None of us wants to see one of our kids sad, upset or in pain. As parents, don’t we all do anything we can to try to ease their suffering and help them feel safe, happy and loved?
I believe that’s where a lot of bad sleep habits can develop – in that space of trying to “love them to sleep”. I know I’m guilty of that with my little guy pre-sleep training and being a sleep consultant. (He was also born with a rare skin condition and I knew he’d be having several major surgeries during his childhood, so I never wanted to make him cry or cause him any additional pain.)
Babies develop bad sleep habits for a variety of reasons, but it usually boils down to two: circumstance (baby getting sick, moving houses, medical conditions/prolonged illness,etc.) and necessity (letting baby sleep on you so everyone can get a few precious hours of sleep in the middle of the night!).
And then one day, you wake up and say, enough is enough. (For us, it was when he was 18 months old and still waking up four times a night, but I so wish I hadn’t waited so long!)
You think, we need to help him learn new habits because this isn’t working for any of us. No one’s getting consolidated sleep, everyone’s sleeping in the wrong place, and there is major crabbiness by all during the day!
It can definitely be a bumpy road until they realize this is just the new, improved way of doing things – a better way to sleep.
For babies who have depended on bottles, breastfeeding and rocking to lull them back to sleep every time they wake up, it can take a while to learn how to do it themselves. They need to develop strategies to self soothe to sleep and to get back to sleep.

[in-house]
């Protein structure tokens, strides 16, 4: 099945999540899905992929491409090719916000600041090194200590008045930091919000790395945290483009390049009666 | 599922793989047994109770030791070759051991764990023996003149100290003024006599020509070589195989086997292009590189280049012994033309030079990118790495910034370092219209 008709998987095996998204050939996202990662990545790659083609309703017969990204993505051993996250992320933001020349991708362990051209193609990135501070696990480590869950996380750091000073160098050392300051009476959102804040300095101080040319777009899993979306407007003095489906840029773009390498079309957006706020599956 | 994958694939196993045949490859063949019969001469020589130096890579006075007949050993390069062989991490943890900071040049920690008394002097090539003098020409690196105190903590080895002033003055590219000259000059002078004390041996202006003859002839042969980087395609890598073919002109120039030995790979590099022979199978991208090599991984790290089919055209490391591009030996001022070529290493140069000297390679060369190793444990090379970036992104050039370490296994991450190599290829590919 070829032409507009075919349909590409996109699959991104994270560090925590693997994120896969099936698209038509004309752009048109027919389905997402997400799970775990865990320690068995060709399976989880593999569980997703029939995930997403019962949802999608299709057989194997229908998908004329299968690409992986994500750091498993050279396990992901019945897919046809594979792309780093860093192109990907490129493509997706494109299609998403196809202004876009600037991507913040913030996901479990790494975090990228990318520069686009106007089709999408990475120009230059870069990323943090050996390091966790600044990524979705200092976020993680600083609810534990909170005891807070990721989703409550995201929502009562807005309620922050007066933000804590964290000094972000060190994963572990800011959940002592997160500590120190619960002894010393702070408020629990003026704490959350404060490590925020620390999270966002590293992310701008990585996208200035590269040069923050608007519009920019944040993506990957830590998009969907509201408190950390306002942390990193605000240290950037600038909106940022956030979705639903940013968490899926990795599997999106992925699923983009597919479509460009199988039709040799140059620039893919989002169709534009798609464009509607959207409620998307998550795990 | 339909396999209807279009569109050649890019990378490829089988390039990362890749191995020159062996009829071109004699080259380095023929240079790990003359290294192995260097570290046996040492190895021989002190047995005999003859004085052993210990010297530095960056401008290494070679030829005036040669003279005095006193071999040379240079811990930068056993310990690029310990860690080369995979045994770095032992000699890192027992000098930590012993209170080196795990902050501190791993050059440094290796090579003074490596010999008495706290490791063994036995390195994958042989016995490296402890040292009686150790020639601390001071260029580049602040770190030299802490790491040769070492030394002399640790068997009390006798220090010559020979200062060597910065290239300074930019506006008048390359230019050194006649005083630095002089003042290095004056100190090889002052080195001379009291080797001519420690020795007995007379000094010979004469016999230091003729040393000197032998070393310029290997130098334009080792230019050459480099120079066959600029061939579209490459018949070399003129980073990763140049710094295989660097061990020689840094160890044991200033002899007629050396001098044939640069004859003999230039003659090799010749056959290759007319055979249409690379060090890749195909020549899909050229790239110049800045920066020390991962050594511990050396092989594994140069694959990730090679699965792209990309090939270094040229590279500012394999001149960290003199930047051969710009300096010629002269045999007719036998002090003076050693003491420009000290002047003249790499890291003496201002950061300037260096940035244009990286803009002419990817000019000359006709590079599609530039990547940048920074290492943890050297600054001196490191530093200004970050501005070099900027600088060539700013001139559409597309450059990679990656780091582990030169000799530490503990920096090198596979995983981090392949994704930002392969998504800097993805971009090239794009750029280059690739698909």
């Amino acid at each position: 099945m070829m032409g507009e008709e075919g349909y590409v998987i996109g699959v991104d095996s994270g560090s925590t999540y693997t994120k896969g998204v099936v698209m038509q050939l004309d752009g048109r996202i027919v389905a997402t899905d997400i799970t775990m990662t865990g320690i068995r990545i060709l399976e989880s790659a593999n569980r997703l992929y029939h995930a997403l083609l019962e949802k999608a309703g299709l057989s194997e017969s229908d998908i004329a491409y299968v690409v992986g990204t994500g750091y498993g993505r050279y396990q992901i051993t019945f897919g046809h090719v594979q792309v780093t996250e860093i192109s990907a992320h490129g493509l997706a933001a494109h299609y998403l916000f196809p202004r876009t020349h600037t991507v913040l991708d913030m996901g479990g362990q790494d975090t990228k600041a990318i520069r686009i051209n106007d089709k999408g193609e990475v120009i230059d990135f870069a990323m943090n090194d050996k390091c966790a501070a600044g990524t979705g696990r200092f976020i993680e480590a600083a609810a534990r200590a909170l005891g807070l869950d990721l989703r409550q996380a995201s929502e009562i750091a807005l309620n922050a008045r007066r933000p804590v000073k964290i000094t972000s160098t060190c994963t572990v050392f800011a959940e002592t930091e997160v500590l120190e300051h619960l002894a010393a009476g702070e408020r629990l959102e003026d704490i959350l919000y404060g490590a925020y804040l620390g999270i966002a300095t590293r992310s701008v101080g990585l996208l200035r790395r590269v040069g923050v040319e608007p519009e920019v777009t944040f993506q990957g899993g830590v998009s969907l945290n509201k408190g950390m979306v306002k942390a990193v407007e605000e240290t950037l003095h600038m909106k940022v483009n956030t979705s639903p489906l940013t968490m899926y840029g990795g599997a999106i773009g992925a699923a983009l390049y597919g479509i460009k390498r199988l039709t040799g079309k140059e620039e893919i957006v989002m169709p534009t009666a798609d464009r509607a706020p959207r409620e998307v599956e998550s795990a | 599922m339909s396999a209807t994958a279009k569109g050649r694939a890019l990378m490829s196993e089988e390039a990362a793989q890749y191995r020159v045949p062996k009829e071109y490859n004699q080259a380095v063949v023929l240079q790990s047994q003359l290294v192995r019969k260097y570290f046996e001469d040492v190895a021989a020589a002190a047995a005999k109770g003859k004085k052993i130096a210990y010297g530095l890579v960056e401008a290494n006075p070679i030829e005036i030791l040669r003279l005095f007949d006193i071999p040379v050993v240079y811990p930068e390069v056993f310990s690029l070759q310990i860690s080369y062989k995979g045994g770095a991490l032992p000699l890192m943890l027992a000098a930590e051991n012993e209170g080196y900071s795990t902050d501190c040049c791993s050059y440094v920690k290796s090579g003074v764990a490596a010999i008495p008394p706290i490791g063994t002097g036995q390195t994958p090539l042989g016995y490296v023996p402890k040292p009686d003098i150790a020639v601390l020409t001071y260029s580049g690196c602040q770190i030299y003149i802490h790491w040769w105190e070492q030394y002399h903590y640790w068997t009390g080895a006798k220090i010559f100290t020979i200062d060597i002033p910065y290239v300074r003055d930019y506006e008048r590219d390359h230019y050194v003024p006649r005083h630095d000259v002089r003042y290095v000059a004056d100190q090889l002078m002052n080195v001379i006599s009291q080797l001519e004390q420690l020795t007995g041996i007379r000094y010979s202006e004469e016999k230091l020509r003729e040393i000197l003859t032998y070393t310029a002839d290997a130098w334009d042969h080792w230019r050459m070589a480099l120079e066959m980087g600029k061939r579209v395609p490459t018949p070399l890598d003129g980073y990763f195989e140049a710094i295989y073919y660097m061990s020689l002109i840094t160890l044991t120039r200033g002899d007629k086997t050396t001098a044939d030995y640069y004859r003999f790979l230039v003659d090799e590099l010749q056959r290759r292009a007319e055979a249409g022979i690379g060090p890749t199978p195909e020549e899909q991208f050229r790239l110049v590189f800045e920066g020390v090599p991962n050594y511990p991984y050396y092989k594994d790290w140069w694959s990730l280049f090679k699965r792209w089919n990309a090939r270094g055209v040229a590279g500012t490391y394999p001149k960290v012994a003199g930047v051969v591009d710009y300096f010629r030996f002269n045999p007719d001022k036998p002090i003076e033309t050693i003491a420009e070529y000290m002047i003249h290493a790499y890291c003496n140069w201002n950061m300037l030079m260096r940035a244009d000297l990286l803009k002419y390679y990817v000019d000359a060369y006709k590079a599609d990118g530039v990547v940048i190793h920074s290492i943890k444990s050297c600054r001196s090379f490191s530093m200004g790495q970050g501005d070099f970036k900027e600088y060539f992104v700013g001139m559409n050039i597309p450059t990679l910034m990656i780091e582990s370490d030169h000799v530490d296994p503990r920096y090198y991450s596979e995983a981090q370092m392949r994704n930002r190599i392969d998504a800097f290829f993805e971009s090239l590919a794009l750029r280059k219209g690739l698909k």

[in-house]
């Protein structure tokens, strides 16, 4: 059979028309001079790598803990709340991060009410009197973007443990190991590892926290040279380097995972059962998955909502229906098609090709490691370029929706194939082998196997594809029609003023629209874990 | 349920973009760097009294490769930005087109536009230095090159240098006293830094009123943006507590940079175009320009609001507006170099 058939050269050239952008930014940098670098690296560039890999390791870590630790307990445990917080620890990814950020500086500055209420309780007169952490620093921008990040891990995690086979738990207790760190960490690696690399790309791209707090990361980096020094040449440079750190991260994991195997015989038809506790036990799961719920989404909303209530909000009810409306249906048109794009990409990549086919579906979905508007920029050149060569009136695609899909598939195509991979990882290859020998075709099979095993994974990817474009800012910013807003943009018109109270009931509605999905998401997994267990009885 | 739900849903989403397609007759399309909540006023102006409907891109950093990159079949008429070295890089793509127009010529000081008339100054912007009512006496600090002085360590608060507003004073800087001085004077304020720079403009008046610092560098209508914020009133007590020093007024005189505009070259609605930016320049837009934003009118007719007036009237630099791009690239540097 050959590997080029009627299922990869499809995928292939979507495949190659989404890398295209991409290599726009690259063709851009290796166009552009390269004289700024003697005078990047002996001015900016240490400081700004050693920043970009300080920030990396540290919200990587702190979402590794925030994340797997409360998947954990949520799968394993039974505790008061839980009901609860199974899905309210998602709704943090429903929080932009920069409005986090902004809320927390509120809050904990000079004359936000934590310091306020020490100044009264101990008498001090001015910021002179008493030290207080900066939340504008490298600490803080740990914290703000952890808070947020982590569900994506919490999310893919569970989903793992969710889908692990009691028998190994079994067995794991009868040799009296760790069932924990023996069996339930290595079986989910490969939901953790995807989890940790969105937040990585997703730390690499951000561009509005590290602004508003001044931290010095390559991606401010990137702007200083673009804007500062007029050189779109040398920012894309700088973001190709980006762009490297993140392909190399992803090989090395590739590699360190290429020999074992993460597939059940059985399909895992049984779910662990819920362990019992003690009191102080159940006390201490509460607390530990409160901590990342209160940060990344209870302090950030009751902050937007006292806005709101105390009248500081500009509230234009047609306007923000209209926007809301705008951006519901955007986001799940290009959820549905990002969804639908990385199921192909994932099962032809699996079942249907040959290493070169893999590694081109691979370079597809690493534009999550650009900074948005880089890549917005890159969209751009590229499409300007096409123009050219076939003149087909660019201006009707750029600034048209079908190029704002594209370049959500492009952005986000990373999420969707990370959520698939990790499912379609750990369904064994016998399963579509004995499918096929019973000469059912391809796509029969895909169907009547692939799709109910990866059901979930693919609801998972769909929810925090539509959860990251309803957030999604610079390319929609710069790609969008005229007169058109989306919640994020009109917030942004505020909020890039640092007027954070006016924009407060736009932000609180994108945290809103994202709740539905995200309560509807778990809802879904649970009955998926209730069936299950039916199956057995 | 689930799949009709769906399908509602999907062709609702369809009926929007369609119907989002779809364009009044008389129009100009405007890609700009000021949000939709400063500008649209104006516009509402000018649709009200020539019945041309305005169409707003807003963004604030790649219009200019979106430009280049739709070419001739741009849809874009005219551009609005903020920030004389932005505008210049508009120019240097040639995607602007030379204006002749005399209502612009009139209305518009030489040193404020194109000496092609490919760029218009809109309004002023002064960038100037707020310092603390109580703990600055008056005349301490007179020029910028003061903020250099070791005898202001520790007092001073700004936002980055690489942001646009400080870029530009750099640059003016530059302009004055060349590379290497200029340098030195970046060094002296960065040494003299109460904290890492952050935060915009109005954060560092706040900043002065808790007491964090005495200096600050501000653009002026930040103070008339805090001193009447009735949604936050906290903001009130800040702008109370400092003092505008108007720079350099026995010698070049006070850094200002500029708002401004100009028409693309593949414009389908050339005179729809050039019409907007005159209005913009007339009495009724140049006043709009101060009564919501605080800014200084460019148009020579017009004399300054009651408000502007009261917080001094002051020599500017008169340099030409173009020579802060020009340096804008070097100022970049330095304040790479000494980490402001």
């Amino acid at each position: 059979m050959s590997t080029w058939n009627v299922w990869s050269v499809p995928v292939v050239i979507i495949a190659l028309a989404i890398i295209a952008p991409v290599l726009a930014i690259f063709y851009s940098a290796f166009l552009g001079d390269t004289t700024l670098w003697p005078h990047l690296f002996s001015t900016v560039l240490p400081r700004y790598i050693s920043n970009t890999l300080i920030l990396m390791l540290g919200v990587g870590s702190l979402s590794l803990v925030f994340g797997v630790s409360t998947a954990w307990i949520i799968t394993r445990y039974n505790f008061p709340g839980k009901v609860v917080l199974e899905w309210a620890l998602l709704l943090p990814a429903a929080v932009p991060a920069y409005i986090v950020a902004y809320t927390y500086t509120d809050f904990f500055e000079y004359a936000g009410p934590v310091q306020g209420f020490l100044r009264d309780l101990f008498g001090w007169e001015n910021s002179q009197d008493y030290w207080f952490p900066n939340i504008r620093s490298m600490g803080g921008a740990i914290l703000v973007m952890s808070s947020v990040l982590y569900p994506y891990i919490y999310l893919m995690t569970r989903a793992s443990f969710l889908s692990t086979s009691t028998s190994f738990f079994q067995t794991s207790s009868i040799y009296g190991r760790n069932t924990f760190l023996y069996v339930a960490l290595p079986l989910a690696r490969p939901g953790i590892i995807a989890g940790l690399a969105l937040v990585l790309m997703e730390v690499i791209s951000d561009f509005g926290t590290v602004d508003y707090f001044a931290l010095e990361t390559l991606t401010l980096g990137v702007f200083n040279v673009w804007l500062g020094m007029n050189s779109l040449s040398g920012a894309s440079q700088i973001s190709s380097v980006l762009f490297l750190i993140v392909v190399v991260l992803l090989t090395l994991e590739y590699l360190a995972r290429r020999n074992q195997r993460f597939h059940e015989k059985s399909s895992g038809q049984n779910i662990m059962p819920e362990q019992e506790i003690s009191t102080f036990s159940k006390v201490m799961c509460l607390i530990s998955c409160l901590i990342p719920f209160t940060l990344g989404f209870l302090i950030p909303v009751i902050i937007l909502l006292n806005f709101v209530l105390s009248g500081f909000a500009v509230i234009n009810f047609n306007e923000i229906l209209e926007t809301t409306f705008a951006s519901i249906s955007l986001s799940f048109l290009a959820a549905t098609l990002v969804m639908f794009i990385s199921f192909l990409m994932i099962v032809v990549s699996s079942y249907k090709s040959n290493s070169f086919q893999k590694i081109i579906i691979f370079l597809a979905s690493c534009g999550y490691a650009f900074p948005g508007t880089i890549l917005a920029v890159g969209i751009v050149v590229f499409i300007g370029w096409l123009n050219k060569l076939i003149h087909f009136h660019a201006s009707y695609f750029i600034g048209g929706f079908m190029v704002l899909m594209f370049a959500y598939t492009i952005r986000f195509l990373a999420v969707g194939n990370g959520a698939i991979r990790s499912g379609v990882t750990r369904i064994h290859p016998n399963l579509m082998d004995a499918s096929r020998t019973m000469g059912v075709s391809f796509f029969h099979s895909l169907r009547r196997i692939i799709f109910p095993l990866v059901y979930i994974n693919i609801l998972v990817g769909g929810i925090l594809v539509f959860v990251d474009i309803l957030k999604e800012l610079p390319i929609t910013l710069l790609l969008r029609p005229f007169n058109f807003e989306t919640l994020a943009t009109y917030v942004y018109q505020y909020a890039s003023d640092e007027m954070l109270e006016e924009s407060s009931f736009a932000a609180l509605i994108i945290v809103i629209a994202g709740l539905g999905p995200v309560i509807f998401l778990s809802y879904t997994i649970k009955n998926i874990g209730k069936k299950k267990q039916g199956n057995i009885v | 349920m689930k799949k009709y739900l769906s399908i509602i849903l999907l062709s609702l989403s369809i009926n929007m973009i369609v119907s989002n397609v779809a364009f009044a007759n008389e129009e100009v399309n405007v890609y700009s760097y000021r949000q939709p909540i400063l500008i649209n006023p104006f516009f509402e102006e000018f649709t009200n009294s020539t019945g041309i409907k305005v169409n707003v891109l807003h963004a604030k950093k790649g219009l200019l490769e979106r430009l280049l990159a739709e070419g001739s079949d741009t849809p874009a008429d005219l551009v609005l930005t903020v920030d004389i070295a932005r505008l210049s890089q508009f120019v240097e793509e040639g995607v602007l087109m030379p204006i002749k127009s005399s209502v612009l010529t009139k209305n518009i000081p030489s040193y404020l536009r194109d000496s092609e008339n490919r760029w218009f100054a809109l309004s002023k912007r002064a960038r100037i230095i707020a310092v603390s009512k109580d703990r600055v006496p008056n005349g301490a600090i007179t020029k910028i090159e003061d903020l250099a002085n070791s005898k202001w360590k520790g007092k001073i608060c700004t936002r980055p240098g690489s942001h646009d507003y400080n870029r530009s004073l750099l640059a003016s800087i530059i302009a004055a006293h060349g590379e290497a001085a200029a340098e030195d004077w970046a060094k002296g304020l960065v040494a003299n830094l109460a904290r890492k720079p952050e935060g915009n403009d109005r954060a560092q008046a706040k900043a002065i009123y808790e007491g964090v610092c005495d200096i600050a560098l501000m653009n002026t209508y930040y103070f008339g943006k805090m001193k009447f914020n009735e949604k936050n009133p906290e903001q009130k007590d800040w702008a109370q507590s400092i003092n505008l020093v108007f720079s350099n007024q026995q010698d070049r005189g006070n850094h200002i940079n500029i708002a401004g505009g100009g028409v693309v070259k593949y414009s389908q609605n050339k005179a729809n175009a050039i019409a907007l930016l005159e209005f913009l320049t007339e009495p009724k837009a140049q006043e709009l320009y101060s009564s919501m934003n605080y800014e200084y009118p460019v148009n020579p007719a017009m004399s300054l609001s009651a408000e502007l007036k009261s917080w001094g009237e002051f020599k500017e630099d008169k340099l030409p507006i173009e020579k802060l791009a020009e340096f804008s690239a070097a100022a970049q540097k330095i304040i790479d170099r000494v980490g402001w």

One of the side effects of sleep training is that babies can temporarily protest the crib or their room. It’s no wonder… they associate these things with something they don’t like: having to go to sleep on their own! This is a pretty common issue, and many parents experience it when their babies or toddlers start sleep training the right way (read: being consistent for every sleep situation). Some even tell me their babies start to cry the minute they walk into the bedroom!
The good news is that it’s usually very short term. In fact, I often encourage parents to see it as a great thing. It means their child is very smart, and has figured out the order of the bedtime routine and that bedtime is coming! This is not necessarily a happy moment for your child, because she doesn’t know how to do this yet and it’s not what she’s used to. It’s only natural that she’s a little anxious.
With time and practice, though, your little one will master these skills, and will go to bed happily. In the meantime, just be patient and use soft, soothing tones when you put your baby to sleep. Remind him that it’s just bedtime and that everything will be okay. It often takes a very short time for babies to get over this fear and learn to put themselves to sleep.
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Photo credit: Deposit Photos | katrinaelena